COMPUTING

 
 
 

New games for the older computer By Jane Huth

My 4-year-old computer works great for e-mail, the Internet and word processing. But it is a rusty old clunker when it comes to games. Fortunately, kids' games are just catching up with my soon-to-be-junked machine, so my kids can still play all the old ones and quite a few exciting new games. But time is ticking away. The snazzy graphics and greedy memory of the newest kids' games should soon overwhelm my trusty machine.

Fortunately, for all of you still running Windows 98, some new games will run quite nicely on your computer. And you need not sacrifice quality. Here are a few of the best that my kids love, and my computer handles just fine.

HAMTARO: WAKE UP SNOOZER!, $19.99, www.broderbund.com, (800) 223-6925; ages 4-7.

The cute little Ham-Hams have lost their friend, Penelope, somewhere in the new hamster tunnels. But-Oh No!-the sleepy Snoozer has fallen into a deep slumber at the entrance to the tunnels, so no one can search for poor Penelope. The Ham-Hams have lots of ideas for waking Snoozer, including collecting butterflies, which are very strong, to lift him, building a structure to go over him and digging a tunnel under him. Players match shapes to catch butterflies, spell words to collect ribbons, solve simple addition problems to collect lumber and match animal characteristics with the animals to map out tunnels. My 5-year-old enjoyed this gentle game, which is very sweet and easy, but my 7-year-old declared it was for babies. It's fun for young ones, but older kids may quickly become bored. I thought the tunnel mapping was entertaining and fairly difficult, but catching butterflies and collecting ribbons grew monotonous. Once kids have played all the games, they can design a flower garden with the flowers they've lected and then print it out.

DISNEY PRINCESS: ROYAL HORSE SHOW, $19.99, disney.store.go.com, (818) 553-5000; ages 5 and up.

Put together horses, princesses and little girls, and you're pretty much assured a winning combination. In the case of Disney Princess: Royal Horse Show, the combination is winning as long as yours is a very girly little girl. My 5-year-old fits the bill perfectly, so she was entranced by this program, which allows players to decorate and ride horses in a fantasy horse show. It's fun to ride the horses through a jumping course that gets progressively more difficult (but not very) each time players “ride.” I found the frou-frou decorations (lots of ribbons, drapings, flowers and bows) a bit much, but my daughter thought it was all very pretty. The Disney princesses Snow White, Cinderella, Sleeping Beauty and Belle appear from time to time to give instructions. (Most were fine, but the program could stand to lose the nauseatingly saccharin Snow White.) Even though it's designed for 5-year-olds, I think most 4-year-old girls who thrill to princesses and horses would also enjoy this program.

MIA'S LANGUAGE ADVENTURE: THE KIDNAP CAPER, $19.99, www.kutoka.com, (514) 849-4800; ages 6-10.

Romaine the Rat, that nefarious rodent, has kidnapped Grandma Mimi during the art show, at which Grandma Mimi just won the grand prize. It's up to that intrepid mouse, Mia, to rescue Grandma Mimi from the evil Rat's clutches. The fourth in the relentlessly inventive Mia series, The Kidnap Caper uses a wonderful story line laced with educational games to help kids learn French or Spanish.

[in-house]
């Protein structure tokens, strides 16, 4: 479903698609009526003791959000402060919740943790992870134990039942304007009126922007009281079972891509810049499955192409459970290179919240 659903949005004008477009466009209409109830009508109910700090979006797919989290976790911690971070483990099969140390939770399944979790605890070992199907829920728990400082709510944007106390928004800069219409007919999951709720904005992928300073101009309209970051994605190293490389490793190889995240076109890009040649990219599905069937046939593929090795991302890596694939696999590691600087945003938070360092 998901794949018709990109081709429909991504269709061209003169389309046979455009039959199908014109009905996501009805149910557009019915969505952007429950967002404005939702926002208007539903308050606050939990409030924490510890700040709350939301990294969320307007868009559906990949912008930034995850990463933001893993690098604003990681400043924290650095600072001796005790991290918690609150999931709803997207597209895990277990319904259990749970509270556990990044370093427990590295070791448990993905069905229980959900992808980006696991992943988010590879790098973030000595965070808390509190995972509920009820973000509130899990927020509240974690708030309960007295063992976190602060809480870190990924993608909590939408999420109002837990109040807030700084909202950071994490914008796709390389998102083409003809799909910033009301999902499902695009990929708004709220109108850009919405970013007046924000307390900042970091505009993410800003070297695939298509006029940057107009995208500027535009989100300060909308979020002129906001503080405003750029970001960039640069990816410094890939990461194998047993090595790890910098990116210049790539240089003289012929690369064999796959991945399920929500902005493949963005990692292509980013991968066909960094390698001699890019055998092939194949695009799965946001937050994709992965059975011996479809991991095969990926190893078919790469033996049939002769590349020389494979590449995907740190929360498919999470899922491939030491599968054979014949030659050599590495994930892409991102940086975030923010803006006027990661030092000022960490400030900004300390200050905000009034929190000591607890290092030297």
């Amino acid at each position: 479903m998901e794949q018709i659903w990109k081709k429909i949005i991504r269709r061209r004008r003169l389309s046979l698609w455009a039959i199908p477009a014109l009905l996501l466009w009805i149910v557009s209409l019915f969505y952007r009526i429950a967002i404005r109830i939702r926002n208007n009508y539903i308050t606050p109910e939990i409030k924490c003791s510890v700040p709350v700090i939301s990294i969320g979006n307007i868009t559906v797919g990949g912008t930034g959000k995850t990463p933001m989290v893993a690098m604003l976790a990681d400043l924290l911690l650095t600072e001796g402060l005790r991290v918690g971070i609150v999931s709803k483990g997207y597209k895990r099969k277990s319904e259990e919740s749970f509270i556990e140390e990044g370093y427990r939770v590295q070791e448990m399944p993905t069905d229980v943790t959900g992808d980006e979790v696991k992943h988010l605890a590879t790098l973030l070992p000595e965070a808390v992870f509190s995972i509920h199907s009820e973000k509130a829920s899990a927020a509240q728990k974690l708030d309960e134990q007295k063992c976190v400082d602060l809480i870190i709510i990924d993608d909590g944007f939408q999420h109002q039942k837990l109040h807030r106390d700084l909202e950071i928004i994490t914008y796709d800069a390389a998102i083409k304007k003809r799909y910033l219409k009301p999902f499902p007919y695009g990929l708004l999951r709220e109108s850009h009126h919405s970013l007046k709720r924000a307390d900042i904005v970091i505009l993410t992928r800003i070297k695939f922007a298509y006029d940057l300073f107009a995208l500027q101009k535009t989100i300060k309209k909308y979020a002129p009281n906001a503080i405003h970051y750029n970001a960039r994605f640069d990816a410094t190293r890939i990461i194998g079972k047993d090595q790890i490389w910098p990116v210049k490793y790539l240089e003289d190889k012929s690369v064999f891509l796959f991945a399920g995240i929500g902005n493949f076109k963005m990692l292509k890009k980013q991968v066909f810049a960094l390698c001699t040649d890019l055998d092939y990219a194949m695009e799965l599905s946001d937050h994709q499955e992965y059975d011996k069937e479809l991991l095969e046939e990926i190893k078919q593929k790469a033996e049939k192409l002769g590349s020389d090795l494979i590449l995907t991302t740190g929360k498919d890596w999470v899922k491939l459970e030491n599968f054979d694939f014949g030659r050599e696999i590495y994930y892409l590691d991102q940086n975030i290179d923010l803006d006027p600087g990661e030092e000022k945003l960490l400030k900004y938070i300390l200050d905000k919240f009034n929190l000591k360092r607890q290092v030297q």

Mia wanders through her house picking up clues and “sparklies,” as well as parts to machines and other gizmos she'll need to rescue Grandma Mimi. The contraptions that carry Mia and her pals around the house and out into the garden are delightfully clever. The unique animation adds to the fun. However, kids will need more than a passing acquaintance with each language to win the games. I studied Spanish at the college level for a year, yet had to guess at a number of the words in the “beginner” level. Both my children and I are enamored with the Mia games, which combine fabulous graphics, great characters, humorous story lines and learning games that are fun to play. The Kidnap Caper is up to the very high standards of the Mia series, and that's saying a lot.

BATMAN: TOXIC CHILL and BATMAN: JUSTICE UNBALANCED, $24.99 each, www.learningcompany.com, (800) 223-6925; ages 7-10.

In Batman: Toxic Chill, Victor Fries (a.k.a. Mr. Freeze) has escaped from the asylum for the criminally insane and is planning to ice all of Gotham City. But wait, the evil Riddler has invaded all of the toxic chemical plants and is releasing a lethal brew into the city's harbor. Whew! Thank goodness for Batman and Robin, whose job it is to save Gotham and put these bad guys behind bars.

(The similar Batman: Justice Unbalanced pits the Dynamic Duo against the evil masterminds Penguin and Two Face, who plan to kill Police Commissioner Gordon and destroy the city's Statue of Justice.)

Batman and Robin race around the city in the Batmobile, de-icing buildings by decoding frost patterns on high rises, climbing through sewer tunnels and stopping chemical vats from overflowing by directing the flow properly. Back home in the Batcave, they decode secret messages from the Riddler using the Bat computer.

These programs are very entertaining (too entertaining for my son, who had to be dragged away from the computer) but a little low on educational content for my taste. The games and decoding messages require thinking and a bit of spelling, but the underground chases are just that, and the six movies are pure fun. I like these programs, but I wish their creators had squeezed a little more education into the entertainment.

 

 

Jane Huth is a writer who lives in the north suburbs with her husband, a first-grader and a preschooler.

 

 
 







 
 
 
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